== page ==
Bill Text: CA AB88 | 2011-2012 | Regular Session | Amended
Bill Title: Food labeling: genetically engineered food. [Track Bill]
Status: 2012-02-01 - From committee without further action pursuant to Joint Rule 62(a). [AB88 Detail]
BILL NUMBER: AB 88 AMENDED BILL TEXT AMENDED IN ASSEMBLY MARCH 21, 2011 INTRODUCED BY Assembly Member Huffman ( Coauthors: Assembly Members Allen, Ammiano, Chesbro, and Monning ) JANUARY 6, 2011 An act to add Section 110756 to the Health and Safety Code, relating to food labeling. LEGISLATIVE COUNSEL'S DIGEST AB 88, as amended, Huffman. Food labeling: genetically engineered food. The Sherman Food, Drug, and Cosmetic Law makes it unlawful to manufacture, sell, deliver, hold, or offer for sale, any food that is misbranded. Food is misbranded if its labeling does not conform to specified federal labeling requirements regarding nutrition, nutrient content or health claims, and food allergens. Violation of this law is a misdemeanor. This bill would state the intent of the Legislature to enact legislation to require the labeling of all genetically engineered salmon entering and sold within the state. This bill would provide that food is misbranded if the food is a genetically engineered fish or fish product, as defined, and its labeling does not conspicuously identify the fish or fish product as genetically engineered. This bill would make related findings. By changing the definition of a crime, this bill would impose a state-mandated local program. The California Constitution requires the state to reimburse local agencies and school districts for certain costs mandated by the state. Statutory provisions establish procedures for making that reimbursement. This bill would provide that no reimbursement is required by this act for a specified reason. Vote: majority. Appropriation: no. Fiscal committee:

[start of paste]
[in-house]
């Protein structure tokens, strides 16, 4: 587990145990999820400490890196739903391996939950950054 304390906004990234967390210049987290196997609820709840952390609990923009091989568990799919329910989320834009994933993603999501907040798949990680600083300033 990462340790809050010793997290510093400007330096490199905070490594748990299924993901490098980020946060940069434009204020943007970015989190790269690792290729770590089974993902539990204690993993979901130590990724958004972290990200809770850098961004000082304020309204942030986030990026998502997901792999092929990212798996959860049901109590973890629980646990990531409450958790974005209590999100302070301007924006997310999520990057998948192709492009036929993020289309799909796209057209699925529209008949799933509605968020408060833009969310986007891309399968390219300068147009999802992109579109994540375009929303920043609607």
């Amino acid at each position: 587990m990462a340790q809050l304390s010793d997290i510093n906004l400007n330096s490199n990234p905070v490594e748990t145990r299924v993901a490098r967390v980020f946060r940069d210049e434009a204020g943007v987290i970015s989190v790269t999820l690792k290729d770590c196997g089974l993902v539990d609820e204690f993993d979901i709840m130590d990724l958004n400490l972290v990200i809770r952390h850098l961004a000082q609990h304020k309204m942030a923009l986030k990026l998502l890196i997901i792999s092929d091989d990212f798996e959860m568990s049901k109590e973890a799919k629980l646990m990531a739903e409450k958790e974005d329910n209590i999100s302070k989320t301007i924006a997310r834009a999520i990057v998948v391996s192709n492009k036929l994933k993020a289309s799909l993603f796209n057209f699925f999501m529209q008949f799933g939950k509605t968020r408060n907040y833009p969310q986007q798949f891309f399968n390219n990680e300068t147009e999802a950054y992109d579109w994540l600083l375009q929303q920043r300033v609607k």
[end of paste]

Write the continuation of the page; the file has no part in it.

noyes . State-mandated local program: noyes . THE PEOPLE OF THE STATE OF CALIFORNIA DO ENACT AS FOLLOWS: SECTION 1. The Legislature finds and declares all of the following: (a) Wild Pacific salmon are a critical natural and cultural resource of California, and are under increasing environmental stress. More than 106 major salmon runs in northern California and the Pacific Northwest are extinct and another 214 runs of wild salmon are at risk of extinction. An escaped genetically engineered fish could pose additional environmental risk to California's already stressed wild salmon populations and coastal ecosystems.salmon are at risk of extinction. Escaped genetically engineered fish could pose additional environmental risks to California's already stressed wild fish populations and coastal ecosystems by, among other things, imposing new competitive pressures on these populations for food and space, interfering with effective breeding and reproduction, and spreading disease. (b) The west coast salmon fishing industry, including both commercial and recreational components, has lost an estimated 72,000 jobs over the last 20 years. In the face of market confusion, seafood consumers may avoid purchasing salmon altogether to avoid genetically engineered salmon which would further negatively impact California's wild salmon fishermen. (c) The Legislature, in recognizing the potential risk to wild fish populations posed by the farming of genetically engineered fish, banned these practices in the waters of the state in 2004. (d) The United States Food and Drug Administration is currently weighing approval of the first genetically engineered salmon for human consumption and determining whether labeling of genetically engineered salmon in the marketplace is warranted. (e) The United States Food and Drug Administration's current review of genetically engineered salmon does not adequately consider the potential environmental effects and health effects associated with genetically engineered salmon, including, but not limited to, risks to native salmon populations and other freshwater and marine species. (f) Public opinion polls indicate that 95 percent of the public want labeling of genetically modified foods and that nearly 50 percent of the public would not eat seafood that has been genetically engineered. (g) Concerns about genetically altered salmonengineered fish include, but are not limited to, the following: (1) Human health risks, including, but not limited to, potential allergenicity. (2) Negative environmental impacts to our wildlife and ecosystems including, but not limited to, negative impacts on freshwater and marine habitats. (3) Religious-, ethical-, and cultural-based dietary restrictions. (h) Accurate and truthful labeling to describe whether or not salmon is genetically engineered is the easiest and most protective practice to provide additional transparency in the state's seafood supply chain so that individuals may protect their health and California's environment. SEC. 2. It is the intent of the Legislature to enact legislation to require the labeling of all genetically engineered salmon entering and sold within the state. SEC. 3. Section 110756 is added to the Health and Safety Code , to read: 110756. (a) Any food is misbranded if the food is a genetically engineered fish or fish product and its labeling does not conspicuously identify the fish or fish product as genetically engineered. (b) For purposes of this section, "genetically engineered fish or fish product" means any of the following: (1) A salmon or other finfish whose genetic structure has been altered at the molecular level by means that are not possible under natural conditions or processes, including recombinant DNA and RNA techniques, cell fusion, gene deletion or doubling, introduction of exogenous genetic 08 material, alteration of the position of a gene, or similar procedure. (2) The progeny of a salmon or other finfish described in paragraph (1). (3) A product prepared from a salmon or other finfish described in paragraph (1). SEC. 4. No reimbursement is required by this act pursuant to Section 6 of Article XIII B of the California Constitution because the only costs that may be incurred by a local agency or school district will be incurred because this act creates a new crime or infraction, eliminates a crime or infraction, or changes the penalty for a crime or infraction, within the meaning of Section 17556 of the Government Code, or changes the definition of a crime within the meaning of Section 6 of Article XIII B of the California Constitution.